Change Is Certain
The changes our young people go through seem to happen in the blink of an eye. But what we can’t see changing is how their brain is developing well into young adulthood, with their judgement center – the prefrontal cortex – being the last to mature around the age of 25.
Scientific studies show that alcohol, tobacco, marijuana, and other drugs can interfere with this brain development. Even short-term substance use can impact the teen brain, interfering with their ability to learn and remember – and their academic success.
Why Are Alcohol and Other Substances So Risky?
Alcohol and other substances temporarily increase the neurotransmitter in the brain, dopamine, which produces feelings of pleasure and excitement from enjoyable experiences – eating delicious food or getting ‘likes’ on social media. This dopamine rush ensures that we will try to repeat behaviors we find pleasurable.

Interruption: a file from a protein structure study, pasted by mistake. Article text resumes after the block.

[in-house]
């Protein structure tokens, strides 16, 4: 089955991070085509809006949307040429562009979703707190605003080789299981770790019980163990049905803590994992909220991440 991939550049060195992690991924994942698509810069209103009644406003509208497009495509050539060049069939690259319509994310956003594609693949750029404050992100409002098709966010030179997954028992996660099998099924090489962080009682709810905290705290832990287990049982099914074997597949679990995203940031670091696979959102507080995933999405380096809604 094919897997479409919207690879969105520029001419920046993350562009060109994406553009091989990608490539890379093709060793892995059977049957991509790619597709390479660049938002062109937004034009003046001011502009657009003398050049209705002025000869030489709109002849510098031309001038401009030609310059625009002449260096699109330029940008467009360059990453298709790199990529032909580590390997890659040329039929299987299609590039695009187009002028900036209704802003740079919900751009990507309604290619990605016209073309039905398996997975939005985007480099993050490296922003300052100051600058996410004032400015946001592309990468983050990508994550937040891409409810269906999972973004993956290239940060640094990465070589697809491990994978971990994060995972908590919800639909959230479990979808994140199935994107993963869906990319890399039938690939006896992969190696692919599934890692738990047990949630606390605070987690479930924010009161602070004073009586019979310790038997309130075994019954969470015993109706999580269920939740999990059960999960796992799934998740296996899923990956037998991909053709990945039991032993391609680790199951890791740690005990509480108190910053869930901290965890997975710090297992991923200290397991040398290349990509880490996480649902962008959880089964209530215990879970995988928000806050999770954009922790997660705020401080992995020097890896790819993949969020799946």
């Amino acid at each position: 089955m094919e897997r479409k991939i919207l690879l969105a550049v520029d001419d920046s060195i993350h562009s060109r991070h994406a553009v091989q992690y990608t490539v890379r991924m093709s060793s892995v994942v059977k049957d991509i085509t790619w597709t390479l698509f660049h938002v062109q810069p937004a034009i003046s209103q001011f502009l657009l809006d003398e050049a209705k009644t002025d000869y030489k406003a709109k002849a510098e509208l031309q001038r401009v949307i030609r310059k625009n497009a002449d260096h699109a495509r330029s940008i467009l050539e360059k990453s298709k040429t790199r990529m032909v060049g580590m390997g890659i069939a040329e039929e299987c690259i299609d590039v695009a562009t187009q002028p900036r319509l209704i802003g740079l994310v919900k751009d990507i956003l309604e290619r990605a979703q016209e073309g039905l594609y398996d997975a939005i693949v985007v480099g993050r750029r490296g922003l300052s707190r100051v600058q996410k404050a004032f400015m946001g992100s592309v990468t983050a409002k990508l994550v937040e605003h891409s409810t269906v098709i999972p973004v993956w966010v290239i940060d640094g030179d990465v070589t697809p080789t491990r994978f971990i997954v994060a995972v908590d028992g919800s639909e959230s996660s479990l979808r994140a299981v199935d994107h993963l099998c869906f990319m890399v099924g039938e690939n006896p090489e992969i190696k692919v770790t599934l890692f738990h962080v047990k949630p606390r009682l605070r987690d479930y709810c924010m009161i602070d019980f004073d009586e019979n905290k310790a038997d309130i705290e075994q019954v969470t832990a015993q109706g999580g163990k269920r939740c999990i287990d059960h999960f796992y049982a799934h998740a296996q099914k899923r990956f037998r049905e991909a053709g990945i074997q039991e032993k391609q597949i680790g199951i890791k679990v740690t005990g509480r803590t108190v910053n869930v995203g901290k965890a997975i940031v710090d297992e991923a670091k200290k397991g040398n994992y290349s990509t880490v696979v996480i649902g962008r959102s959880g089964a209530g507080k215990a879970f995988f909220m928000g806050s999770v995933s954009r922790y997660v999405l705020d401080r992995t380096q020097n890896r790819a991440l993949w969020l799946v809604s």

Use of alcohol and other substances during the teen years can hijack this reward system, producing more cravings for alcohol, tobacco products, or marijuana to feel the same high.
This dopamine ‘rewiring’ makes activities that were once pleasurable appear less enjoyable, often leaving teens less interested in simple joys such as school and quality time with their friends.
What Can I Do as A Parent?
– Talk early and often with your child about the risks of using drugs and alcohol while their brain is still developing.
– Satisfy their natural desire for risk and excitement by getting them involved in healthy activities that give them a dopamine rush – a natural high – such as skiing, surfing, indoor skydiving, performance arts, or social causes.